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Travel Destinations in Nairobi
Nairobi is the largest city Kenya as well as its capital. The
city is near the equator. It is the largest city in East Africa.
The population of the city is estimated between three and four
million inhabitants, the statistics are underestimated due to
the presence of huge slums around the city, the estimation of
the population of which is extremely difficult. Kenyan
capital became famous in 1998. On August 7th it became the site
of a terrorist attack against American embassy that took lives
of 223 people.
Previously, in the place of the modern city, uninhabited swamps
were located. In 1899, a supply station for the Uganda Railway was
built here, which soon became the headquarters of the railway. The
city received its name by the name of the reservoir, which in Masai
sounds like Ewaso Nyirobi (Evaso-Nairobi), which means "cool
waters". In 1900, the city was completely rebuilt after the outbreak
of the bubonic plague that erupted there, which caused the old city
to be completely burned.
The reason for choosing the
construction site of the Nairobi station was its location in the
middle between the cities of Mombasa and Kampala. In addition, there
was a rich network of rivers that helped to supply the settlement
with water, and the altitude made this area cool enough for a
comfortable stay. Moreover, at an altitude of 1661 m above sea
level, the air temperature is too low for the survival of malaria
In 1905, Nairobi became the capital of the
British protectorate, replacing Mombasa. The city began to grow due
to the administration and tourists who came to Kenya to hunt.
British colonialists used Nairobi as a starting point for exploring
the region. All this prompted the colonial government to build
several impressive hotels in the city, most of which were hunters.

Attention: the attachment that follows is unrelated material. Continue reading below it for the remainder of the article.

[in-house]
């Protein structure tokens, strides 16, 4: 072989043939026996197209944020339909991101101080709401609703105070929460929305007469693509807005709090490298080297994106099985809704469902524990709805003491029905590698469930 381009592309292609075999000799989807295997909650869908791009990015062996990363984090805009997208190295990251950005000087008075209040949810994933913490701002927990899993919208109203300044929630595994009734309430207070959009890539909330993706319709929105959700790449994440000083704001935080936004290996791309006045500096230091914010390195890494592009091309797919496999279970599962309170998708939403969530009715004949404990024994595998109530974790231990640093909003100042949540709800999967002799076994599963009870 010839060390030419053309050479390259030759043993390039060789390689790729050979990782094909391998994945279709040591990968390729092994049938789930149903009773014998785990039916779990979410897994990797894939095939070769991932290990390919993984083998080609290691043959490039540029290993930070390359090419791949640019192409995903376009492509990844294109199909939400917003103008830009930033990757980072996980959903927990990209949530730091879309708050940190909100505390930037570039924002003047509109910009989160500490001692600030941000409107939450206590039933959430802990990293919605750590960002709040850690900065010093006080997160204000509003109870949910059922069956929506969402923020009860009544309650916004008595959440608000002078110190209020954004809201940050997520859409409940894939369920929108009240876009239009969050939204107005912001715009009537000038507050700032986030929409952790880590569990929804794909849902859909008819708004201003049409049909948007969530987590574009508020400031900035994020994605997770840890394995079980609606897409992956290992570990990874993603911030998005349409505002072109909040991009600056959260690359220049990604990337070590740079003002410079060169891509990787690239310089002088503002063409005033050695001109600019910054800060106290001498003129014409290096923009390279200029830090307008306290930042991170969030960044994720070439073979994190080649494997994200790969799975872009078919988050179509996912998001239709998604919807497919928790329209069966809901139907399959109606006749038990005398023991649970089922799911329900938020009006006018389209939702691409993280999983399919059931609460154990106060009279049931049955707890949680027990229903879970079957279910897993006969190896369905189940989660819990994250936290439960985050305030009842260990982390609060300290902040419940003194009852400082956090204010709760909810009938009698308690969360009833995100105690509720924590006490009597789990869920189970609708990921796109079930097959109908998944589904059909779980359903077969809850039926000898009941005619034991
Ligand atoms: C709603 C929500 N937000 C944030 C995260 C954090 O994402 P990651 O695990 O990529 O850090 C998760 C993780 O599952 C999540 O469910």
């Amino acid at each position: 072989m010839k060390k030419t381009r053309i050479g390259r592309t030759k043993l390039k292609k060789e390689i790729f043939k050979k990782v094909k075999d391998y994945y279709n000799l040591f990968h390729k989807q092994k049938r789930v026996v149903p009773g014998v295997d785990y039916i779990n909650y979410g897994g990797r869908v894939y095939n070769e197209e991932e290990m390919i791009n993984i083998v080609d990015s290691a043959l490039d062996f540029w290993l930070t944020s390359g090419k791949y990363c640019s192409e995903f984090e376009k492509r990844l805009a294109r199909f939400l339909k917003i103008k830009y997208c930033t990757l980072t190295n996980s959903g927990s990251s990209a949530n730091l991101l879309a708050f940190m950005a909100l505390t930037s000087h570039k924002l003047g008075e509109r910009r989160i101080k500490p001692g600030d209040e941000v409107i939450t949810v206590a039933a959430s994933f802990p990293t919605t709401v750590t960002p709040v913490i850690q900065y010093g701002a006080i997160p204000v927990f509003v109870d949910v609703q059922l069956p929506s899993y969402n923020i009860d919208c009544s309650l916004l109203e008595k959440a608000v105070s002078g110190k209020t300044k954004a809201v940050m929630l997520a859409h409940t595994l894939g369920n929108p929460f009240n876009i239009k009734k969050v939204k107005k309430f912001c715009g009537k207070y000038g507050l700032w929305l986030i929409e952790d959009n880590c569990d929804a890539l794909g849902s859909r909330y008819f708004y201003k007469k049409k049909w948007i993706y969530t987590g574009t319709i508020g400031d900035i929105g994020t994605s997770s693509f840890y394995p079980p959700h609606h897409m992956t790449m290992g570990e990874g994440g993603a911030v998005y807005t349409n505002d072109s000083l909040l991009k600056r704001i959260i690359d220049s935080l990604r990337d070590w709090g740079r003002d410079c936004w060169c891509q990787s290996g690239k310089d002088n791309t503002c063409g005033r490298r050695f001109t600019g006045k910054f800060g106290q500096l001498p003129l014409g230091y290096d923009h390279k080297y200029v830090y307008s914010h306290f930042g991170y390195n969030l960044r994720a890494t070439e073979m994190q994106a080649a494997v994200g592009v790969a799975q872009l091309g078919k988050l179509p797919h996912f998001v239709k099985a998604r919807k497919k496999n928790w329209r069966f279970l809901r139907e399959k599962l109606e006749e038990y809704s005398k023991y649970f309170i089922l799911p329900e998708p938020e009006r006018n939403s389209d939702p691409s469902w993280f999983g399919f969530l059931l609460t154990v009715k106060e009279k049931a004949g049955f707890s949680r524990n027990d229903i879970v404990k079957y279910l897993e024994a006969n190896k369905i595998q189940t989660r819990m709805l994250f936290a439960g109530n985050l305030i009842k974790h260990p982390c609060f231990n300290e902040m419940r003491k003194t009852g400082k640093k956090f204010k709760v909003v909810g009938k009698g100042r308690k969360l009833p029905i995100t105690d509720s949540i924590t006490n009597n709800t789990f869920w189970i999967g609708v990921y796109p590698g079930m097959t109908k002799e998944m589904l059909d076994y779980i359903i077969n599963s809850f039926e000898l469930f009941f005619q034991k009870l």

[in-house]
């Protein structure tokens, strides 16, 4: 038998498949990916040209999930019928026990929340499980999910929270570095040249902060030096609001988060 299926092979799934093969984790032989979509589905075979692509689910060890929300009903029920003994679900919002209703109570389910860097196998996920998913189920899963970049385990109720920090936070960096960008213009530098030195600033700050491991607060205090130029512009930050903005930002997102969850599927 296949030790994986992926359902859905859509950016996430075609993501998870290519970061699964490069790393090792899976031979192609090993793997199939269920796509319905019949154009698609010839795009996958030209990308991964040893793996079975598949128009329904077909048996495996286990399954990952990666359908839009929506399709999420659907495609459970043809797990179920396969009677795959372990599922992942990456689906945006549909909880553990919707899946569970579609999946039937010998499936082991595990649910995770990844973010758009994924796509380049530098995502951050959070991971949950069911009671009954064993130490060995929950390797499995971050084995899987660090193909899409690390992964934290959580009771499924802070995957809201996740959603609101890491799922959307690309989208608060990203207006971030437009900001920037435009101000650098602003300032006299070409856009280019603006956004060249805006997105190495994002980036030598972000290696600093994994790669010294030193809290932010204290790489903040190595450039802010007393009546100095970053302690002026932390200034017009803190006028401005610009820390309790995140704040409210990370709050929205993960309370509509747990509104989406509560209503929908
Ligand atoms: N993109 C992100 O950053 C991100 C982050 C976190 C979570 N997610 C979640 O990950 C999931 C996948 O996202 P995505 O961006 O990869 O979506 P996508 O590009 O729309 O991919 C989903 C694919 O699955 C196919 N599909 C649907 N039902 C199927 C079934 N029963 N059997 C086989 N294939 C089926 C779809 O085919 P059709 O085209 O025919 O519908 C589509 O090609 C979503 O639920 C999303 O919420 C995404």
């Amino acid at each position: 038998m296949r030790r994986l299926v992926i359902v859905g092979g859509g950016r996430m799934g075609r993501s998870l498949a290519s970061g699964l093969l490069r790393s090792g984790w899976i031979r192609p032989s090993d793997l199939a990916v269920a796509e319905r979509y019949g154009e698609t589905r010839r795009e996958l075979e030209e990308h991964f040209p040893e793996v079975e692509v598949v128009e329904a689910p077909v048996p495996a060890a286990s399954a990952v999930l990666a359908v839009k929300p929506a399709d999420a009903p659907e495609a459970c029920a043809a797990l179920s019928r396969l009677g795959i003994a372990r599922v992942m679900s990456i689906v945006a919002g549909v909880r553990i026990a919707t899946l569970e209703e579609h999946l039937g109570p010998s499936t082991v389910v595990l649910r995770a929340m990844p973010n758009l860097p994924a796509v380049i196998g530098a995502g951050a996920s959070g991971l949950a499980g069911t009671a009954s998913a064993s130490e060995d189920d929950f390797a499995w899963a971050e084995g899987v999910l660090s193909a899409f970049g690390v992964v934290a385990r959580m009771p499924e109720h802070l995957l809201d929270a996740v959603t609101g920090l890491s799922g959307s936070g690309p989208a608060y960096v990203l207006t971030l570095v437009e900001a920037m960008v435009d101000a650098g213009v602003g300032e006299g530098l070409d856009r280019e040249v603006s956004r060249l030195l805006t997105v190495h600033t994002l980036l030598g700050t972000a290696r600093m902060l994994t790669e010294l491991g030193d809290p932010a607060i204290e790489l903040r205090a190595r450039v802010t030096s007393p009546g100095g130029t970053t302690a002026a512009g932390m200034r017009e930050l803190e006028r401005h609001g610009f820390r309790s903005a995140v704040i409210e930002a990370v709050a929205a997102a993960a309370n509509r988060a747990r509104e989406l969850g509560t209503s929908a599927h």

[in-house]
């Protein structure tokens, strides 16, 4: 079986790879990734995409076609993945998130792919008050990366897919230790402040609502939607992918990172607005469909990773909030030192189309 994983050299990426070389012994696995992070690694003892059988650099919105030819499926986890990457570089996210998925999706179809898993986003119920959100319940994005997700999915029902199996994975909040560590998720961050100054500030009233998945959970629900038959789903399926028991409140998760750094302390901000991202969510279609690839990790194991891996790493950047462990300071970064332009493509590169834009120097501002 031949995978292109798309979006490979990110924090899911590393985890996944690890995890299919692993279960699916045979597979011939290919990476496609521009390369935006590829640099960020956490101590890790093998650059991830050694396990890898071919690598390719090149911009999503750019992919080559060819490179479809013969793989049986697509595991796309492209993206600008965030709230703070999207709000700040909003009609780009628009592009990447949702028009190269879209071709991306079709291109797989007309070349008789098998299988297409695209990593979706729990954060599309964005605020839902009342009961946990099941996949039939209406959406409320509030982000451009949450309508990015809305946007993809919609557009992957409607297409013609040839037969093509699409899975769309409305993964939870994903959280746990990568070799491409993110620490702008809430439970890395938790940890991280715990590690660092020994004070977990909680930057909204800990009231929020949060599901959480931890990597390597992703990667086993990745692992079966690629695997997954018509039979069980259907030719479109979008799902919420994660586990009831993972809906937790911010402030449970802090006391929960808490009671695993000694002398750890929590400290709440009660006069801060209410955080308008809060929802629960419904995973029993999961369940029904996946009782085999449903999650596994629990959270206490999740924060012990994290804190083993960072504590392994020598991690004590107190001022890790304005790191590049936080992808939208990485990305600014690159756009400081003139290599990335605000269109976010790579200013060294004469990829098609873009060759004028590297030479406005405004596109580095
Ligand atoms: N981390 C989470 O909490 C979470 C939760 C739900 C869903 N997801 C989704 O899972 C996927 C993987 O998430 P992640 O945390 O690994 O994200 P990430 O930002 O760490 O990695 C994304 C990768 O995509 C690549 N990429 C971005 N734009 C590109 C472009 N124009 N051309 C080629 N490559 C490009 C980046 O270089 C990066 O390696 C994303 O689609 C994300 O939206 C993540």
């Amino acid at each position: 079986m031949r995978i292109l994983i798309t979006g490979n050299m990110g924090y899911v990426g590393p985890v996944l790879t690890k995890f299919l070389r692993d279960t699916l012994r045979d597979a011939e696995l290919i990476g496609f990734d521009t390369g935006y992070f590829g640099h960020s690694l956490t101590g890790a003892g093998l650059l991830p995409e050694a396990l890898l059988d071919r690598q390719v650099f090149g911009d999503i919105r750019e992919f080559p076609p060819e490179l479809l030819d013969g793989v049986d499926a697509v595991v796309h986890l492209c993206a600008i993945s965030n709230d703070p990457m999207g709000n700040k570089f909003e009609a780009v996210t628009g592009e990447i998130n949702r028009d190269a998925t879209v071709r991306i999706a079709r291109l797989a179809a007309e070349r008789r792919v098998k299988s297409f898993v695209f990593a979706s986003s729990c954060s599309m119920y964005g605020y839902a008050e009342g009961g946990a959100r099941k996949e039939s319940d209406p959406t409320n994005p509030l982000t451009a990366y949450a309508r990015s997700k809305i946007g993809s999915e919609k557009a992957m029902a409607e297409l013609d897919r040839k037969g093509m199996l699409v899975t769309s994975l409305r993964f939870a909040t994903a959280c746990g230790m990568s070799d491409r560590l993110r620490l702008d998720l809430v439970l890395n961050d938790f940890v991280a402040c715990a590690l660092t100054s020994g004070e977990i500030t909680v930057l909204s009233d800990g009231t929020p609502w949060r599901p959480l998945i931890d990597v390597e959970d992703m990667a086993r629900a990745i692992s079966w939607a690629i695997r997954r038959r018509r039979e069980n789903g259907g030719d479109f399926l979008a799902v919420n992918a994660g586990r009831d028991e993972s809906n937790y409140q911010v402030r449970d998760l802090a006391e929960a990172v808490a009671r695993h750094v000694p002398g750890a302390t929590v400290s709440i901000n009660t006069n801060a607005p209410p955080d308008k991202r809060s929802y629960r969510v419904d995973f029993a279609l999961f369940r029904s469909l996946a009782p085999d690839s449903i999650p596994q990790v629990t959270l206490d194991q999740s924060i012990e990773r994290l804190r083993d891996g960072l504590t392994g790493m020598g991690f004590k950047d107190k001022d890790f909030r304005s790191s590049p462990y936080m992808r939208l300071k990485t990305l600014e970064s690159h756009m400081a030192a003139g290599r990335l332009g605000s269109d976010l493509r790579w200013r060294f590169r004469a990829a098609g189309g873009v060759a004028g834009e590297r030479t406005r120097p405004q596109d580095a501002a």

Under British rule, Nairobi continued to grow, and many British
settled in the suburbs. In 1919, the city became a municipality. In
February 1926, E.A.T. Dutton drove through Nairobi on his way to
Mount Kenya and wrote about the city in his book:
"Maybe one day Nairobi will be laid out with tarred roads, with
avenues of flowering trees, flanked by noble buildings; with open
spaces and stately squares; a cathedral worthy of faith and country;
museums and galleries of art; theatres and public offices. And it is
fair to say that the Government and the Municipality have already
bravely tackled the problem and that a town-plan ambitious enough to
turn Nairobi into a thing of beauty has been slowly worked out, and
much has already been done. But until that plan has borne fruit,
Nairobi must remain what she was then, a slatternly creature, unfit
to queen it over so lovely a country."
The continued growth of the city, however, provoked the wrath of
the Masai and Kikuyu peoples who previously owned these lands. At
the end of World War II, these frictions grew into a Mau Mau
uprising. For participating in the uprising, Jomo Kenyata, the
future president of Kenya, was arrested and imprisoned, although
there was no evidence linking him to the uprising. As a result, in
1963, Kenya gained independence from Britain, and Nairobi became the
capital of the new republic.
After gaining independence,
Nairobi began to grow rapidly, which resulted in an excessive burden
on urban infrastructure. Outages of electricity and water often
happen, although in recent years more rational urban planning has
helped to partially cope with these problems.
In 1998, the
U.S. Embassy was attacked by al-Qaeda terrorists in Nairobi, killing
more than 200 people. At this place a memorial was erected.
September 21, 2013 in Nairobi there was a terrorist attack. 16
terrorists attacked the Nakumatt Westgate shopping center and were
taken hostage. On September 23, Kenyan security forces launched an
assault on a shopping center. On September 25, 2013, President of
Kenya Uhuru Kenyata announced the completion of the operation to
destroy terrorists. As a result of the attack, 67 people were
killed, more than 150 were injured.